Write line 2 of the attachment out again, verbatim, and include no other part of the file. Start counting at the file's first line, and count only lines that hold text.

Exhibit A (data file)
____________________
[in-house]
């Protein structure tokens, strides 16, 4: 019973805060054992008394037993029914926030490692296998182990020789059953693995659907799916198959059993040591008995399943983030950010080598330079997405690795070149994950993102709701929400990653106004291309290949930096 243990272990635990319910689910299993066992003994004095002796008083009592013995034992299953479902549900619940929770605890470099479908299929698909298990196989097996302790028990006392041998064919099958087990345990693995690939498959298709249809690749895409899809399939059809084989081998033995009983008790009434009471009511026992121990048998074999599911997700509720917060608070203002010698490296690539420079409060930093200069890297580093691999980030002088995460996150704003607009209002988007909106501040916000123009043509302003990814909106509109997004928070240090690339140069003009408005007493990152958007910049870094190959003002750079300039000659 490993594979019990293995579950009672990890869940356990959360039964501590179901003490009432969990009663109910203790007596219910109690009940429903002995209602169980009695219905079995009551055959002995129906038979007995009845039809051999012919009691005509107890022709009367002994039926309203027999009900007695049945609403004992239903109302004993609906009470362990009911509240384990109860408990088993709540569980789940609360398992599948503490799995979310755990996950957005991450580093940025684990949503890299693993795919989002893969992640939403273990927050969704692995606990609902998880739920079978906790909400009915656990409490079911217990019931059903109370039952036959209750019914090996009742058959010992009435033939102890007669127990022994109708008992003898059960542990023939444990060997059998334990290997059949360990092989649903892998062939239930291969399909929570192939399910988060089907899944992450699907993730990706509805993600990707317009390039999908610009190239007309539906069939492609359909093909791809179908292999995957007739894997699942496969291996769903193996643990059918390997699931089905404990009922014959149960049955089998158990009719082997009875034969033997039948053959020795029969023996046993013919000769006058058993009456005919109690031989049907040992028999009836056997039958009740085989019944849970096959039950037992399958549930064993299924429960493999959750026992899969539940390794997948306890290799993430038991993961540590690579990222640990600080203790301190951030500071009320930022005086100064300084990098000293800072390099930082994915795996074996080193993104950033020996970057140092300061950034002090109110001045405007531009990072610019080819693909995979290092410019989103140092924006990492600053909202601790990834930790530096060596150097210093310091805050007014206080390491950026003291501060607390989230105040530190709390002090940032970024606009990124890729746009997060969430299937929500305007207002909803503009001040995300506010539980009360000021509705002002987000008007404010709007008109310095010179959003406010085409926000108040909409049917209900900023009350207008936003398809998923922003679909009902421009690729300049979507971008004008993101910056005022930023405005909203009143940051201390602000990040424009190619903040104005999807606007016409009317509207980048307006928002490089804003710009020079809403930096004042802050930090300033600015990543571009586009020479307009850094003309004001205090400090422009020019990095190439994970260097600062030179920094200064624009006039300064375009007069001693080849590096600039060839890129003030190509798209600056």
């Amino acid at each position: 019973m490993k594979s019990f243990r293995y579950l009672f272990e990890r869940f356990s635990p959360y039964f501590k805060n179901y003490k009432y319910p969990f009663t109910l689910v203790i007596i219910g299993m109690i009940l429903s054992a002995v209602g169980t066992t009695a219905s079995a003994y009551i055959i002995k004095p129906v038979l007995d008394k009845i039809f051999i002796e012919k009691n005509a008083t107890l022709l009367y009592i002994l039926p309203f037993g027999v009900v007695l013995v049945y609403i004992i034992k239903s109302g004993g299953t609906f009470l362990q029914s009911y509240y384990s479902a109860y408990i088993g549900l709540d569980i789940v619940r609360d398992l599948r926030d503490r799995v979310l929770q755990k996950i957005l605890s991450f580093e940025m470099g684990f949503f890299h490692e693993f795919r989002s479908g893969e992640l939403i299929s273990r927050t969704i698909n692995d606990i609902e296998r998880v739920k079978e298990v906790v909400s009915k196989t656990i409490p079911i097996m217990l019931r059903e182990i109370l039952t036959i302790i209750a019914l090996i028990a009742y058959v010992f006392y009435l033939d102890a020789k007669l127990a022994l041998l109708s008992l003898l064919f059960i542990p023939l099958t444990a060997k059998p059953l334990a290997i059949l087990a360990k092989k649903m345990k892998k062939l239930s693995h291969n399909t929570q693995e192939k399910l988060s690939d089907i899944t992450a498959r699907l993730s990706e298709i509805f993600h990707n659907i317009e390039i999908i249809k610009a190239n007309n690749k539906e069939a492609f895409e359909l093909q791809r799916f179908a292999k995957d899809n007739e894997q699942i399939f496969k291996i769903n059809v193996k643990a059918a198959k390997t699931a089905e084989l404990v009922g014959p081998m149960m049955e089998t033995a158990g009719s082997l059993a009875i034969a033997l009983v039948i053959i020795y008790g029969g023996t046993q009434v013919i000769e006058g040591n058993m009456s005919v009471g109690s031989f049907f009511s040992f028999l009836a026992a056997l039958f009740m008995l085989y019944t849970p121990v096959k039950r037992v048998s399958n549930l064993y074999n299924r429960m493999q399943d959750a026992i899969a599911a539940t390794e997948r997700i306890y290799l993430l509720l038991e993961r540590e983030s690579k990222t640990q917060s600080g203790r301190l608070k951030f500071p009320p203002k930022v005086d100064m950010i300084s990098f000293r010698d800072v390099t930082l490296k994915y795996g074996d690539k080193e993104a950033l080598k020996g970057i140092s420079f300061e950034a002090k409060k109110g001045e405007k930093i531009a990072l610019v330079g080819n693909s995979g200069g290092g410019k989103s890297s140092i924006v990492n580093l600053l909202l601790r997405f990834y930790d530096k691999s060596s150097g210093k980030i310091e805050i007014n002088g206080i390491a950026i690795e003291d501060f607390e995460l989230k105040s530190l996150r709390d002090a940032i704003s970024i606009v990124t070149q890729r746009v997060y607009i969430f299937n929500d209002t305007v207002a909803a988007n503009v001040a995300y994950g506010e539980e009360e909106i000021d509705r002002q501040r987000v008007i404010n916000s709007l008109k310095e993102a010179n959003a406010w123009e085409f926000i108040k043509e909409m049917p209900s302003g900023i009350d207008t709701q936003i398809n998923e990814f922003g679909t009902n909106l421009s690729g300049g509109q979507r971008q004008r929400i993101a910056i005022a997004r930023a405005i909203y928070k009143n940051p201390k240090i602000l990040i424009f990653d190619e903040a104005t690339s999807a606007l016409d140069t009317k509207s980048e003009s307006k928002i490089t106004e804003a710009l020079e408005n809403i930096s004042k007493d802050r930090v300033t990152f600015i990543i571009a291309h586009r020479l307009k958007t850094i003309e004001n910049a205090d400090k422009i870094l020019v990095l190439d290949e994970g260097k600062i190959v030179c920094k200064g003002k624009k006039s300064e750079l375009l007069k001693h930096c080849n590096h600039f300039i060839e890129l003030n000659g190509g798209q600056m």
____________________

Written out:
């Protein structure tokens, strides 16, 4: 019973805060054992008394037993029914926030490692296998182990020789059953693995659907799916198959059993040591008995399943983030950010080598330079997405690795070149994950993102709701929400990653106004291309290949930096 243990272990635990319910689910299993066992003994004095002796008083009592013995034992299953479902549900619940929770605890470099479908299929698909298990196989097996302790028990006392041998064919099958087990345990693995690939498959298709249809690749895409899809399939059809084989081998033995009983008790009434009471009511026992121990048998074999599911997700509720917060608070203002010698490296690539420079409060930093200069890297580093691999980030002088995460996150704003607009209002988007909106501040916000123009043509302003990814909106509109997004928070240090690339140069003009408005007493990152958007910049870094190959003002750079300039000659 490993594979019990293995579950009672990890869940356990959360039964501590179901003490009432969990009663109910203790007596219910109690009940429903002995209602169980009695219905079995009551055959002995129906038979007995009845039809051999012919009691005509107890022709009367002994039926309203027999009900007695049945609403004992239903109302004993609906009470362990009911509240384990109860408990088993709540569980789940609360398992599948503490799995979310755990996950957005991450580093940025684990949503890299693993795919989002893969992640939403273990927050969704692995606990609902998880739920079978906790909400009915656990409490079911217990019931059903109370039952036959209750019914090996009742058959010992009435033939102890007669127990022994109708008992003898059960542990023939444990060997059998334990290997059949360990092989649903892998062939239930291969399909929570192939399910988060089907899944992450699907993730990706509805993600990707317009390039999908610009190239007309539906069939492609359909093909791809179908292999995957007739894997699942496969291996769903193996643990059918390997699931089905404990009922014959149960049955089998158990009719082997009875034969033997039948053959020795029969023996046993013919000769006058058993009456005919109690031989049907040992028999009836056997039958009740085989019944849970096959039950037992399958549930064993299924429960493999959750026992899969539940390794997948306890290799993430038991993961540590690579990222640990600080203790301190951030500071009320930022005086100064300084990098000293800072390099930082994915795996074996080193993104950033020996970057140092300061950034002090109110001045405007531009990072610019080819693909995979290092410019989103140092924006990492600053909202601790990834930790530096060596150097210093310091805050007014206080390491950026003291501060607390989230105040530190709390002090940032970024606009990124890729746009997060969430299937929500305007207002909803503009001040995300506010539980009360000021509705002002987000008007404010709007008109310095010179959003406010085409926000108040909409049917209900900023009350207008936003398809998923922003679909009902421009690729300049979507971008004008993101910056005022930023405005909203009143940051201390602000990040424009190619903040104005999807606007016409009317509207980048307006928002490089804003710009020079809403930096004042802050930090300033600015990543571009586009020479307009850094003309004001205090400090422009020019990095190439994970260097600062030179920094200064624009006039300064375009007069001693080849590096600039060839890129003030190509798209600056």